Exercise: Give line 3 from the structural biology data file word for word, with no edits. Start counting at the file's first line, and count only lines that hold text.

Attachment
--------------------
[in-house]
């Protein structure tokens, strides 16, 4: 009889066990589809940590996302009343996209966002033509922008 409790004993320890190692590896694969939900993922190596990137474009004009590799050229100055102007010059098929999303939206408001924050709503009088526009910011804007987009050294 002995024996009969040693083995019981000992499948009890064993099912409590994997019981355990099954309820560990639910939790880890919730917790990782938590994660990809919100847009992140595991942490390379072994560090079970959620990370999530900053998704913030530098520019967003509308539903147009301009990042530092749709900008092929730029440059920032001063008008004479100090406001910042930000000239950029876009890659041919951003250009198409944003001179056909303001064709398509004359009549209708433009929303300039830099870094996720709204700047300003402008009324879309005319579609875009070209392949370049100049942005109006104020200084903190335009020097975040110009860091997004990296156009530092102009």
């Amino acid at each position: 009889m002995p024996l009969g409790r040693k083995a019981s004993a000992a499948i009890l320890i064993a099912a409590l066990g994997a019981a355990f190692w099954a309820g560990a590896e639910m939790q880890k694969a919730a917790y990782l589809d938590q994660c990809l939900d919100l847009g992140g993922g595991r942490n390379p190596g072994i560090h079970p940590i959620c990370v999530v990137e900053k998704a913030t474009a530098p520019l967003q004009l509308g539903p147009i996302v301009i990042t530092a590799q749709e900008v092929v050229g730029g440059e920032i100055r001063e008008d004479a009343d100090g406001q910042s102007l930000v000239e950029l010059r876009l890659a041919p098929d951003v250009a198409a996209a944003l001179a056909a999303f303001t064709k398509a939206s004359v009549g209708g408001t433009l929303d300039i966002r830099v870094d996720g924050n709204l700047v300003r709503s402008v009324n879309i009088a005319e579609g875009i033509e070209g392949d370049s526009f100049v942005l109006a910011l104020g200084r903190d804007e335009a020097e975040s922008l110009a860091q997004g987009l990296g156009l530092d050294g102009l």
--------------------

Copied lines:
């Amino acid at each position: 009889m002995p024996l009969g409790r040693k083995a019981s004993a000992a499948i009890l320890i064993a099912a409590l066990g994997a019981a355990f190692w099954a309820g560990a590896e639910m939790q880890k694969a919730a917790y990782l589809d938590q994660c990809l939900d919100l847009g992140g993922g595991r942490n390379p190596g072994i560090h079970p940590i959620c990370v999530v990137e900053k998704a913030t474009a530098p520019l967003q004009l509308g539903p147009i996302v301009i990042t530092a590799q749709e900008v092929v050229g730029g440059e920032i100055r001063e008008d004479a009343d100090g406001q910042s102007l930000v000239e950029l010059r876009l890659a041919p098929d951003v250009a198409a996209a944003l001179a056909a999303f303001t064709k398509a939206s004359v009549g209708g408001t433009l929303d300039i966002r830099v870094d996720g924050n709204l700047v300003r709503s402008v009324n879309i009088a005319e579609g875009i033509e070209g392949d370049s526009f100049v942005l109006a910011l104020g200084r903190d804007e335009a020097e975040s922008l110009a860091q997004g987009l990296g156009l530092d050294g102009l």